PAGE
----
1st time jointing cherry--getting tear out

Here's a newbie question:
I'm building a chest of drawers of various hardwoods in my class at the community college. All lumber is rough sawn and I'm jointing/planing it all in the shop.
Today I was jointing my 4/4 cherry stock for drawer runners. This is the first time I have worked with cherry. I was getting frustrated because of the tear out I was getting on face jointing the boards. I'm not very experienced yet on milling my own stock so sometimes figuring out grain direction is still a 50/50 proposition for me. But it would seem that I would guess right for the first half of the board but then the grain would switch direction on me and tear out the second half. Even lightening the cuts didn't completely take care of the issue.
Once I got the first face "acceptably" jointed (minor tear out that I could sand out), I put it through the planer, deathly afraid I would have the same trouble on the opposite face. With this, however, I got much better results, taking off no more than 1/32 at a time. In fact, on a couple boards, I went back and put the "jointed" face through the planer to clean off the tear out.
Is there something inherently squirrely about cherry that I don't know about? Or, more likely, is there a deficiency in my jointing technique that has never shown up on walnut and maple? Thanks for any tips.
Ian
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On 23 Oct 2004 20:46:52 -0700, snipped-for-privacy@comcast.net (Ian Dodd) wrote:

jointer knives dull?
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Bridger:

And grain direction?
UA100
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Grain direction is a big factor. Check out what others mentioned and if that does not cure it, get a scraper and learn how to use it. You can get rid of most any tear out with them.
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snipped-for-privacy@thanks.com wrote in message news:

Could be. This was the massive 12" jointer at the college wood shop. No telling what sort of abuse it takes day in and day out from students.
I just bought myself a 6" jointer and guess I should consider bringing some of my material home and working on it here to see if I get better results.
Taking the advise of other posters, I think I'll go back and clean up some faces with a light pass through the planer and also take the opportunity to learn to use a scraper (part of my plan for this project anyway).
Thanks to all who responded,
Ian
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: ............................................ sometimes : figuring out grain direction is still a 50/50 proposition for me.
On my web site you might find some help - Planing Notes - Grain.
Jeff G
--
Jeff Gorman, West Yorkshire, UK
Email: username is amgron
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I do that all the time as it gives me a smoother surface. Has to do with the speed of the knives and how fast the wood moves ( or I move the wood) through each machine. And yes, I have had chip-out on one end of a board and not the other. And not just with cherry. Cheers, JG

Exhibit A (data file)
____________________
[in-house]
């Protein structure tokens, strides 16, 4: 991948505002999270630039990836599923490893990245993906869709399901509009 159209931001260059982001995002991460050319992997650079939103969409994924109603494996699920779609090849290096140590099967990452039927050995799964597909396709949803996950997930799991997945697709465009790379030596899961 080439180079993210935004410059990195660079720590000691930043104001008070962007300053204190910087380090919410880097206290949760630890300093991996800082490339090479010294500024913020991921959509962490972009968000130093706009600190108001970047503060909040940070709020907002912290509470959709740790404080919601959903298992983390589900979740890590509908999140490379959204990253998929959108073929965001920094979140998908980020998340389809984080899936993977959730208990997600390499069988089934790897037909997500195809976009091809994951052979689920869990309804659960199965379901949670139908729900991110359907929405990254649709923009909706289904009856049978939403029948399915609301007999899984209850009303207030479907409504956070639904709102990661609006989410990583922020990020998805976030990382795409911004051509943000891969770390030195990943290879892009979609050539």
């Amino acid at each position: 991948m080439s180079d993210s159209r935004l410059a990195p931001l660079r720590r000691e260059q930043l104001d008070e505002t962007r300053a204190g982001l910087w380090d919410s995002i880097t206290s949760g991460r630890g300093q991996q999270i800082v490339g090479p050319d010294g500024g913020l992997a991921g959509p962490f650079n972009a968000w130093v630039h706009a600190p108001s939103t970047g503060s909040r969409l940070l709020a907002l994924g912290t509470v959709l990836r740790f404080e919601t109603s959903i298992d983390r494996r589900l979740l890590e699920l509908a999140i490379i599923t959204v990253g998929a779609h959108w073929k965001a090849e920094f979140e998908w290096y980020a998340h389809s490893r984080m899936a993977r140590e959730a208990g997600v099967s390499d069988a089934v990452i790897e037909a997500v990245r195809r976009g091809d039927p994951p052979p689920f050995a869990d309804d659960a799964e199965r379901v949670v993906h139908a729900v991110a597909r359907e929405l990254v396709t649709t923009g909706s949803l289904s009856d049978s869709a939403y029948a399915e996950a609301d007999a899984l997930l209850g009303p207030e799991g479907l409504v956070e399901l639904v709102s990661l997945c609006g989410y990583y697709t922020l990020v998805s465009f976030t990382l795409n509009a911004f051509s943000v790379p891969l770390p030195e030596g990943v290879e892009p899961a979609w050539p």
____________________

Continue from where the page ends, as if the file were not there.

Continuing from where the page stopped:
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Cherry can be kind of squirrely but so can lots of other woods. I found when planing cherry, it helps to wet the wood with water just prior. Softens up the fibers for cutting. Make sure your knives are sharp and take very little off at a time. Don't get frustrated with it as cherry is a nice wood to work with. Cheers, cc

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snipped-for-privacy@comcast.net says...

It's probably more that there is something inherently squirrely about school jointers, dull cutters. The cutters in a woodworking class shop probably takes more of a heavy handed beating and less maintenance then any two commercial shops put together.
That and, if you were working from rough cut boards, I'd have to guess you may have been trying to scrub off too much material in one pass. Like the planer, small cuts. 1/32" at the most and don't rush the feed. More passes but better results.
--
MikeG
Heirloom Woods
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When you run a board across the cutter head you need to be sure that the grain of the wood is not pointing into the cutterhead but rather away from it. The cutterhead turns clockwise (toward you) and if the grain is pointing into the head you will get tear out.
Also, take off no more than 1/16 per pass for best results (4 passes will get you a 1/4 inch)
Patrick
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For that matter, if 1/32" gives you improvement, do it. More passes, less frustration.

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snipped-for-privacy@comcast.net (Ian Dodd) wrote in message

One could always try (*cough*) a hand plane?
http://www.klownhammer.org/progress/3jointing2.jpg
And if you're employing various woods, why choose cherry for the drawer runners? I'd be inclined to go with maple or birch (harder and less hassle, generally). Anyways, you got some good advice from the jointer/planer mavens. For cherry, I'd consider 1/32" to be a very heavy cut. When I go for final cleanup of a joint, my plane is set to take off a shaving just about 0.002" thick, or around 1/512".
And anudder thing - using a power jointer might not be the most efficient way to face-up rough stock, especially given the vexing grain changes in woods like cherry. If you use a jack plane, you can be more sensitive to the grain's orientation - and don't we all want to be sensitive to various orientations in this day and age - planing diagonally at times to reduce tear-out. I've found this to be the rule when working with large stock. I wouldn't consider drawer runners to be large stock... and I'm not sure I'd get all worked up over minor tear-out in some drawer runners.
Ok, dat's enough outta me.
Humbly submitted, O'Deen
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